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Customer: replied 4 years ago.

I still need help from someone. Thank you


Thank you, ***** ***** continue to look for a professional to assist you. Since the professionals log in at different times, it is very difficult to predict when one will come on with your particular area of expertise. Please let me know if I can be of any further assistance while you wait.



Customer: replied 4 years ago.

OK. thank you

I'm sorry that you are going through all of this.

If there is concern that someone has a new strain of HIV that is not detected by the current HIV antibody tests, then performing antigen or viral load tests will be similarly limited, as these tests are also oriented towards the known HIV strains.

Of course, the development of a new strain of HIV is statistically very unlikely, but the HIV infection, itself, was a completely new infection starting a few decades ago, so new infections can occur.

Therefore, the approach to whether someone has a new strain of HIV should be approaches similar to the approach to HIV infection in its infancy before specific testing for the virus was possible, i.e., an assessment based on clinical criteria. Therefore, rather than additional tests for HIV, the approach that is most logical to me would be to see an Infectious Disease specialist for a clinical assessment, including an assessment of immune syystem function. If someone has a new strain of HIV that would be missed by the current HIV testing, there still would be the immune consequences of such an infection. The most common test done to assess immune system function in someone with HIV is the CD4 count.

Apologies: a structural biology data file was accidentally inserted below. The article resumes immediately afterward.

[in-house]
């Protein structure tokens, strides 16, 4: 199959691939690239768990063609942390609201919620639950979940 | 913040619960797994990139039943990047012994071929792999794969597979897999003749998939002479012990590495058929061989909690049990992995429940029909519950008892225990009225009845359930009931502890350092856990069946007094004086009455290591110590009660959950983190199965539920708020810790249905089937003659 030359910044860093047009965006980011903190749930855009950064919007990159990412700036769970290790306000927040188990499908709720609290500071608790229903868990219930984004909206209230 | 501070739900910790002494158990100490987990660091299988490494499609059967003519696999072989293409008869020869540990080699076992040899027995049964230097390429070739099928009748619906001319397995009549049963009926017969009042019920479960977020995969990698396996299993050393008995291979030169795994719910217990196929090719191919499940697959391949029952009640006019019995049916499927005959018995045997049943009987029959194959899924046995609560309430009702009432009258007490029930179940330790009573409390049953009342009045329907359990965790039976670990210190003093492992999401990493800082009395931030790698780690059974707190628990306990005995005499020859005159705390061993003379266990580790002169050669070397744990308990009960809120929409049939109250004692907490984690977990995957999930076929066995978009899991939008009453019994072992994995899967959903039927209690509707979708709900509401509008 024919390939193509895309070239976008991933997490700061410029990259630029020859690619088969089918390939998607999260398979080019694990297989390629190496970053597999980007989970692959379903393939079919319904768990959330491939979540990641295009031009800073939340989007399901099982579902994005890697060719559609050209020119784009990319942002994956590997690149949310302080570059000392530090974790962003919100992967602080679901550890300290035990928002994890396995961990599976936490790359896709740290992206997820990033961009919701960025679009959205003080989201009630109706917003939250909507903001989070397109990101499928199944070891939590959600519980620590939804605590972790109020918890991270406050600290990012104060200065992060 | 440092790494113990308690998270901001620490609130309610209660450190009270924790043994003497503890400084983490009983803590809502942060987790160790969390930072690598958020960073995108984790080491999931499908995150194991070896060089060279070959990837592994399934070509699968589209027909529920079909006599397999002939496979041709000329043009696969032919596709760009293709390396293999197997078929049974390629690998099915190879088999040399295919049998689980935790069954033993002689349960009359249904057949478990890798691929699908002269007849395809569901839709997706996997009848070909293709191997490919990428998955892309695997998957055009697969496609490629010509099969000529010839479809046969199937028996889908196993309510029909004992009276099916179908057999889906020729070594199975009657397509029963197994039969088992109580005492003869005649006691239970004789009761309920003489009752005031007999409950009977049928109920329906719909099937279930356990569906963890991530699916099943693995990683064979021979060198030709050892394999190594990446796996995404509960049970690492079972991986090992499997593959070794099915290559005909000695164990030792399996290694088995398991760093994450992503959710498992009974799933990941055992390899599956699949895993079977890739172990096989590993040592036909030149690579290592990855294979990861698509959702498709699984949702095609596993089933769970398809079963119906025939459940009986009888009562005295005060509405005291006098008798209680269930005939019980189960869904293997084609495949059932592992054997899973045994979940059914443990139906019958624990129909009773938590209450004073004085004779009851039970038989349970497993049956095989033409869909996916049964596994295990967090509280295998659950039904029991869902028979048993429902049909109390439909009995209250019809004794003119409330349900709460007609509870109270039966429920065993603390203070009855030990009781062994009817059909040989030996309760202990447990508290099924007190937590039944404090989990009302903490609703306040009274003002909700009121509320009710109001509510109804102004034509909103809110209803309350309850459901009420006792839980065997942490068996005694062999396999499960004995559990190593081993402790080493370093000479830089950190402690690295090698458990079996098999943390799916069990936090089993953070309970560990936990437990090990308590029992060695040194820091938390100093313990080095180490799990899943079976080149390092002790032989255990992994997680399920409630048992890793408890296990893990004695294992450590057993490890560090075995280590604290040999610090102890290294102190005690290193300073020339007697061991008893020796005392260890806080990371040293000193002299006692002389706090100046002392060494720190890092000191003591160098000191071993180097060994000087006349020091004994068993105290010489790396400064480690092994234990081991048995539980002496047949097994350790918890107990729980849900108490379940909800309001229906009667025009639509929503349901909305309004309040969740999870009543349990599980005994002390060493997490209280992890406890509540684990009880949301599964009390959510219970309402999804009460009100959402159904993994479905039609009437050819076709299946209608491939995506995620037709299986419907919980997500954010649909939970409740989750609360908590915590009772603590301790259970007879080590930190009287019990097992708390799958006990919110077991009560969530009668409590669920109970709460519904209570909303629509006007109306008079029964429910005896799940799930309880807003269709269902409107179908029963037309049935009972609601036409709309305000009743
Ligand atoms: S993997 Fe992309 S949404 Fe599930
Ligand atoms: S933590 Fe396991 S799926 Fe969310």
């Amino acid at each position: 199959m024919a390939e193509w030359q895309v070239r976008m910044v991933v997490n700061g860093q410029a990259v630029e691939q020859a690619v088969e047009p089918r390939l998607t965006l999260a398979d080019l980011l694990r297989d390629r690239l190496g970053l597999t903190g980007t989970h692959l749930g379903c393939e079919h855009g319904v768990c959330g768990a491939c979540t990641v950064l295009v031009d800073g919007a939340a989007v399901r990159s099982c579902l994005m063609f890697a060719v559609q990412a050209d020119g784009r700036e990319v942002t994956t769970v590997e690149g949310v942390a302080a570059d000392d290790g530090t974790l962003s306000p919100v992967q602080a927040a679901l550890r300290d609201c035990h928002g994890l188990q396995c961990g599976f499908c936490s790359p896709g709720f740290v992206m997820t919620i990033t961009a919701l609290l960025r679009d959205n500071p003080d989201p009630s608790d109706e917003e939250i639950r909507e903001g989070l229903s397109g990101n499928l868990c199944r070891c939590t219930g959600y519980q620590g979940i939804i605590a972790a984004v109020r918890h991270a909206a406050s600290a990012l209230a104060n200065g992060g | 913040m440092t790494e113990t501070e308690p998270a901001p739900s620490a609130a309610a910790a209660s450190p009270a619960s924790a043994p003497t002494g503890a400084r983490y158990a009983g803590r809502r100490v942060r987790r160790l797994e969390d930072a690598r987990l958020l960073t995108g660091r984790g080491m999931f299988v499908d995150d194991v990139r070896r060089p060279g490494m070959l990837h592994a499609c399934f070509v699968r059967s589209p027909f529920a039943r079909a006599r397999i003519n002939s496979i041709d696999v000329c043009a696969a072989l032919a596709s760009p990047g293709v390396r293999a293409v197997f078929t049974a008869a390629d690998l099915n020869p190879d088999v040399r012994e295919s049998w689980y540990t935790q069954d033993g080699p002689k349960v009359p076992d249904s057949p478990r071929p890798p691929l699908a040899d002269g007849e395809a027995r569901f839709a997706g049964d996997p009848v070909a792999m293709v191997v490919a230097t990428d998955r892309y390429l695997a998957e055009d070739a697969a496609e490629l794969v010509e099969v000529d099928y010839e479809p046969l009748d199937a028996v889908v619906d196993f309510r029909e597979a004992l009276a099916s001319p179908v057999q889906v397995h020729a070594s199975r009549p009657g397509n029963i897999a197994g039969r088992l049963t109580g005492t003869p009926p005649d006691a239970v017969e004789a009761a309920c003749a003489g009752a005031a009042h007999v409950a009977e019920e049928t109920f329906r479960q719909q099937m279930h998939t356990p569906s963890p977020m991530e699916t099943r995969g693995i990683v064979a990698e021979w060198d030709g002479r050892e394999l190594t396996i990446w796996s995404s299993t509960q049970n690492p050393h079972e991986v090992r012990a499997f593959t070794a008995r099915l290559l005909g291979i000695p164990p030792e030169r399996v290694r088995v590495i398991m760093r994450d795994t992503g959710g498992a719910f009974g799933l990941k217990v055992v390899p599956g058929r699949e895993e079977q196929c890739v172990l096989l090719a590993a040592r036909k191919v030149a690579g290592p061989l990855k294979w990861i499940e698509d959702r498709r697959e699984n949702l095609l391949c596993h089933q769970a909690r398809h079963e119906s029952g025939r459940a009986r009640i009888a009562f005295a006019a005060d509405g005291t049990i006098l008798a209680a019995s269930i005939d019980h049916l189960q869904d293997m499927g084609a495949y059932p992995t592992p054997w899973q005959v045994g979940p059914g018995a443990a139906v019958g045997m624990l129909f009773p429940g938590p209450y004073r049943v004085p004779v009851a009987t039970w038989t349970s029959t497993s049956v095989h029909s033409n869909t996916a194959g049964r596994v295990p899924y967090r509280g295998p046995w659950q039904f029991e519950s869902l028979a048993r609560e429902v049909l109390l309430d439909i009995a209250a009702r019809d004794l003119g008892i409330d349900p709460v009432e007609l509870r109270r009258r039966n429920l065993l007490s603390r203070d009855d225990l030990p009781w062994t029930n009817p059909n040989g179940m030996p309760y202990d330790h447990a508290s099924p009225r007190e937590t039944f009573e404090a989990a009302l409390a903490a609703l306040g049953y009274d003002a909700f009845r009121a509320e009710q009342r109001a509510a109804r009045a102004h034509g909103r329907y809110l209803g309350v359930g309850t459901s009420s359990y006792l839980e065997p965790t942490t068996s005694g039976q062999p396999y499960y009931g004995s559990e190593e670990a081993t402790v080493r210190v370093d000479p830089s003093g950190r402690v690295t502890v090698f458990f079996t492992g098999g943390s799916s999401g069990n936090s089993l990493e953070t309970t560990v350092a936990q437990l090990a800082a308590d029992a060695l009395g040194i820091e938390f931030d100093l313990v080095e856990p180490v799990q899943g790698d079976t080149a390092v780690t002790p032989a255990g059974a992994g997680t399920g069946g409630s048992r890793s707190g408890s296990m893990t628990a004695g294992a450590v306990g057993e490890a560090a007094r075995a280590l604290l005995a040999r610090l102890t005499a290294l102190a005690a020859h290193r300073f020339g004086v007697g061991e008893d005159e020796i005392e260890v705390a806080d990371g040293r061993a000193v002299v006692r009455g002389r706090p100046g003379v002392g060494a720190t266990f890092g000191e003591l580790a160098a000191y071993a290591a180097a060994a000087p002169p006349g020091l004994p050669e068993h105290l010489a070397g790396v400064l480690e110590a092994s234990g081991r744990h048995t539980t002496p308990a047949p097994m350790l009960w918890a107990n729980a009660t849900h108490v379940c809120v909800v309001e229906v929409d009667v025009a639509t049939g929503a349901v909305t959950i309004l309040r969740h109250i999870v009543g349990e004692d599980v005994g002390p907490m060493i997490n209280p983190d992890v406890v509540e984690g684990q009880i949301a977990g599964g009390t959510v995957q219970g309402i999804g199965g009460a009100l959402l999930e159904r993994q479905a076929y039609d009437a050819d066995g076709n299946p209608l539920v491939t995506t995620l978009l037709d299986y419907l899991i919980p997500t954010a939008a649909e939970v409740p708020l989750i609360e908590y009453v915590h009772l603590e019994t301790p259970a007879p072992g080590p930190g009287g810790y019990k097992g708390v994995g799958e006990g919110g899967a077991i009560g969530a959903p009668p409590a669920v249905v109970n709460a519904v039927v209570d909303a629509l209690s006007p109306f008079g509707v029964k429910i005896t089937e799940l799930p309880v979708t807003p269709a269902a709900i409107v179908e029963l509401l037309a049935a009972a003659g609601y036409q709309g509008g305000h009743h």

If you have any further questions, please let me know.
Customer: replied 4 years ago.

Thank you for your very thoughtful response. My CD4 count was tested and it was normal (actually on the high side - I forget the number). So my immune system was normal about 3 months ago. I don't know what I'm going to do next. I am beyond scared because I feel I have nowhere to turn - I'd much rather have cancer because I'd at least have a treatment plan. I can't imagine a worse nightmare!

If your CD4 count is normal, then this would not be a new strain of HIV. By the time that HIV would be causing these symptoms, the CD4 count would be affected, regardless of strain.

At this point, you can still be seen by an Infectious Disease specialist, but if it were me, I would prefer to be seen by a Neurologist at a nationally ranked major medical center, such as Johns Hopkins or the Mayo clinic (which are the two facilities that are the highest ranked in the US).
Customer: replied 4 years ago.

Viral load wouldn't help? western blot? I agree, I'd like to go to a renowned expert maybe at Mayo or John Hopkins. I'd like to mail them what I posted here but I don't know if they'd read it